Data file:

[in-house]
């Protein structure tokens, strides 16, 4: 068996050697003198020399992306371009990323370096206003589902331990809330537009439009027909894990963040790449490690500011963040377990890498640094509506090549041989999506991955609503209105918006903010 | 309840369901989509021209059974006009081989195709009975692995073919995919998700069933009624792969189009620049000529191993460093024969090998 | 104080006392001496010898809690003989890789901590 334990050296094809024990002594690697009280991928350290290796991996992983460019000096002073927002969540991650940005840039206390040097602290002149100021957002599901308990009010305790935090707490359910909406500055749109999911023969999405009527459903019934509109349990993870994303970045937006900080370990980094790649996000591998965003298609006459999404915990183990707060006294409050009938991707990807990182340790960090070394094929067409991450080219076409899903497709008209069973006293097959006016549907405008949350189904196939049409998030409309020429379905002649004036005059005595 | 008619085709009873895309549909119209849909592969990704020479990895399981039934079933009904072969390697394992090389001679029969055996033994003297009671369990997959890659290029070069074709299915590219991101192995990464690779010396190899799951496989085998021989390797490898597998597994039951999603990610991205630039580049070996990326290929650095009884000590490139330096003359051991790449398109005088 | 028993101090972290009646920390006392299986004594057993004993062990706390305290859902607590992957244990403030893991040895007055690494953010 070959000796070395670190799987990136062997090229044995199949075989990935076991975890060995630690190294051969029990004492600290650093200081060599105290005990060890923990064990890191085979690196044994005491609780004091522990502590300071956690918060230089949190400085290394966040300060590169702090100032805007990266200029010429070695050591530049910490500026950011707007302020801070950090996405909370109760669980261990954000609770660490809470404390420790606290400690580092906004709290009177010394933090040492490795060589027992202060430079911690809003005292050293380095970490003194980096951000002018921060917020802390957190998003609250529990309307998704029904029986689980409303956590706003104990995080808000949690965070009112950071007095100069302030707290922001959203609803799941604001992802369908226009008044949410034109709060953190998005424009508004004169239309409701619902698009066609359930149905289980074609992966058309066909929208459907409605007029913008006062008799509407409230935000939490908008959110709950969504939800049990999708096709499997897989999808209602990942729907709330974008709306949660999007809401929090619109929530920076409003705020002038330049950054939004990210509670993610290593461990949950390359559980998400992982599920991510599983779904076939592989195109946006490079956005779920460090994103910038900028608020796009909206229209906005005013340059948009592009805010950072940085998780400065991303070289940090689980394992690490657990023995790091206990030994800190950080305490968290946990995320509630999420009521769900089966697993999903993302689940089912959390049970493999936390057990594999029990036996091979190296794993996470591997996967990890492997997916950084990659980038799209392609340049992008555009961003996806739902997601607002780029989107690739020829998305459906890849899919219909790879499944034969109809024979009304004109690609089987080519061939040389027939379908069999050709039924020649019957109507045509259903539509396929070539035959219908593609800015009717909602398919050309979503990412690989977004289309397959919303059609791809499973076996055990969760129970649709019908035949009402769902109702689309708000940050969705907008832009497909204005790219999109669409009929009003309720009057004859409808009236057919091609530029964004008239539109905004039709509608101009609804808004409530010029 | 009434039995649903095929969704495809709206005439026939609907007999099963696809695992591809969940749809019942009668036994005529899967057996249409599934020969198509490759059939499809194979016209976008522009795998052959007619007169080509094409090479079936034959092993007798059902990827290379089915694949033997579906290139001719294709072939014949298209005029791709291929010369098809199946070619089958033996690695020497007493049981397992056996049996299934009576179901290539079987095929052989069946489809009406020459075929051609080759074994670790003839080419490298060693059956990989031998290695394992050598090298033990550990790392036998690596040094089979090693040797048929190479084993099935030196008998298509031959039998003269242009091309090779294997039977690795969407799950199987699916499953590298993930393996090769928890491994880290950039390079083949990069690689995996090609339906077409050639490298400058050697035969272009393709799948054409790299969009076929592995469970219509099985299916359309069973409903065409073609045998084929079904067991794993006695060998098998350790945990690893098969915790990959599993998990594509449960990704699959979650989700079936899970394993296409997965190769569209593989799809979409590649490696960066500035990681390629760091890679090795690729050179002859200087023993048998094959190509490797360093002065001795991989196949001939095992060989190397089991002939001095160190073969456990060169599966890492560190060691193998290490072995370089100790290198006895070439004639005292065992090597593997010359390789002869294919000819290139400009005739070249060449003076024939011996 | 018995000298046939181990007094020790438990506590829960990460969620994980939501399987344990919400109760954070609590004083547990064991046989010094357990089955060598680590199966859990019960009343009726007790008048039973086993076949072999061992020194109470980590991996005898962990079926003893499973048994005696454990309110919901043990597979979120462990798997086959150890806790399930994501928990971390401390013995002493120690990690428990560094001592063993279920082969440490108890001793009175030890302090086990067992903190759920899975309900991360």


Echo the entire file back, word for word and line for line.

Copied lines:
[in-house]
């Protein structure tokens, strides 16, 4: 068996050697003198020399992306371009990323370096206003589902331990809330537009439009027909894990963040790449490690500011963040377990890498640094509506090549041989999506991955609503209105918006903010 | 309840369901989509021209059974006009081989195709009975692995073919995919998700069933009624792969189009620049000529191993460093024969090998 | 104080006392001496010898809690003989890789901590 334990050296094809024990002594690697009280991928350290290796991996992983460019000096002073927002969540991650940005840039206390040097602290002149100021957002599901308990009010305790935090707490359910909406500055749109999911023969999405009527459903019934509109349990993870994303970045937006900080370990980094790649996000591998965003298609006459999404915990183990707060006294409050009938991707990807990182340790960090070394094929067409991450080219076409899903497709008209069973006293097959006016549907405008949350189904196939049409998030409309020429379905002649004036005059005595 | 008619085709009873895309549909119209849909592969990704020479990895399981039934079933009904072969390697394992090389001679029969055996033994003297009671369990997959890659290029070069074709299915590219991101192995990464690779010396190899799951496989085998021989390797490898597998597994039951999603990610991205630039580049070996990326290929650095009884000590490139330096003359051991790449398109005088 | 028993101090972290009646920390006392299986004594057993004993062990706390305290859902607590992957244990403030893991040895007055690494953010 070959000796070395670190799987990136062997090229044995199949075989990935076991975890060995630690190294051969029990004492600290650093200081060599105290005990060890923990064990890191085979690196044994005491609780004091522990502590300071956690918060230089949190400085290394966040300060590169702090100032805007990266200029010429070695050591530049910490500026950011707007302020801070950090996405909370109760669980261990954000609770660490809470404390420790606290400690580092906004709290009177010394933090040492490795060589027992202060430079911690809003005292050293380095970490003194980096951000002018921060917020802390957190998003609250529990309307998704029904029986689980409303956590706003104990995080808000949690965070009112950071007095100069302030707290922001959203609803799941604001992802369908226009008044949410034109709060953190998005424009508004004169239309409701619902698009066609359930149905289980074609992966058309066909929208459907409605007029913008006062008799509407409230935000939490908008959110709950969504939800049990999708096709499997897989999808209602990942729907709330974008709306949660999007809401929090619109929530920076409003705020002038330049950054939004990210509670993610290593461990949950390359559980998400992982599920991510599983779904076939592989195109946006490079956005779920460090994103910038900028608020796009909206229209906005005013340059948009592009805010950072940085998780400065991303070289940090689980394992690490657990023995790091206990030994800190950080305490968290946990995320509630999420009521769900089966697993999903993302689940089912959390049970493999936390057990594999029990036996091979190296794993996470591997996967990890492997997916950084990659980038799209392609340049992008555009961003996806739902997601607002780029989107690739020829998305459906890849899919219909790879499944034969109809024979009304004109690609089987080519061939040389027939379908069999050709039924020649019957109507045509259903539509396929070539035959219908593609800015009717909602398919050309979503990412690989977004289309397959919303059609791809499973076996055990969760129970649709019908035949009402769902109702689309708000940050969705907008832009497909204005790219999109669409009929009003309720009057004859409808009236057919091609530029964004008239539109905004039709509608101009609804808004409530010029 | 009434039995649903095929969704495809709206005439026939609907007999099963696809695992591809969940749809019942009668036994005529899967057996249409599934020969198509490759059939499809194979016209976008522009795998052959007619007169080509094409090479079936034959092993007798059902990827290379089915694949033997579906290139001719294709072939014949298209005029791709291929010369098809199946070619089958033996690695020497007493049981397992056996049996299934009576179901290539079987095929052989069946489809009406020459075929051609080759074994670790003839080419490298060693059956990989031998290695394992050598090298033990550990790392036998690596040094089979090693040797048929190479084993099935030196008998298509031959039998003269242009091309090779294997039977690795969407799950199987699916499953590298993930393996090769928890491994880290950039390079083949990069690689995996090609339906077409050639490298400058050697035969272009393709799948054409790299969009076929592995469970219509099985299916359309069973409903065409073609045998084929079904067991794993006695060998098998350790945990690893098969915790990959599993998990594509449960990704699959979650989700079936899970394993296409997965190769569209593989799809979409590649490696960066500035990681390629760091890679090795690729050179002859200087023993048998094959190509490797360093002065001795991989196949001939095992060989190397089991002939001095160190073969456990060169599966890492560190060691193998290490072995370089100790290198006895070439004639005292065992090597593997010359390789002869294919000819290139400009005739070249060449003076024939011996 | 018995000298046939181990007094020790438990506590829960990460969620994980939501399987344990919400109760954070609590004083547990064991046989010094357990089955060598680590199966859990019960009343009726007790008048039973086993076949072999061992020194109470980590991996005898962990079926003893499973048994005696454990309110919901043990597979979120462990798997086959150890806790399930994501928990971390401390013995002493120690990690428990560094001592063993279920082969440490108890001793009175030890302090086990067992903190759920899975309900991360």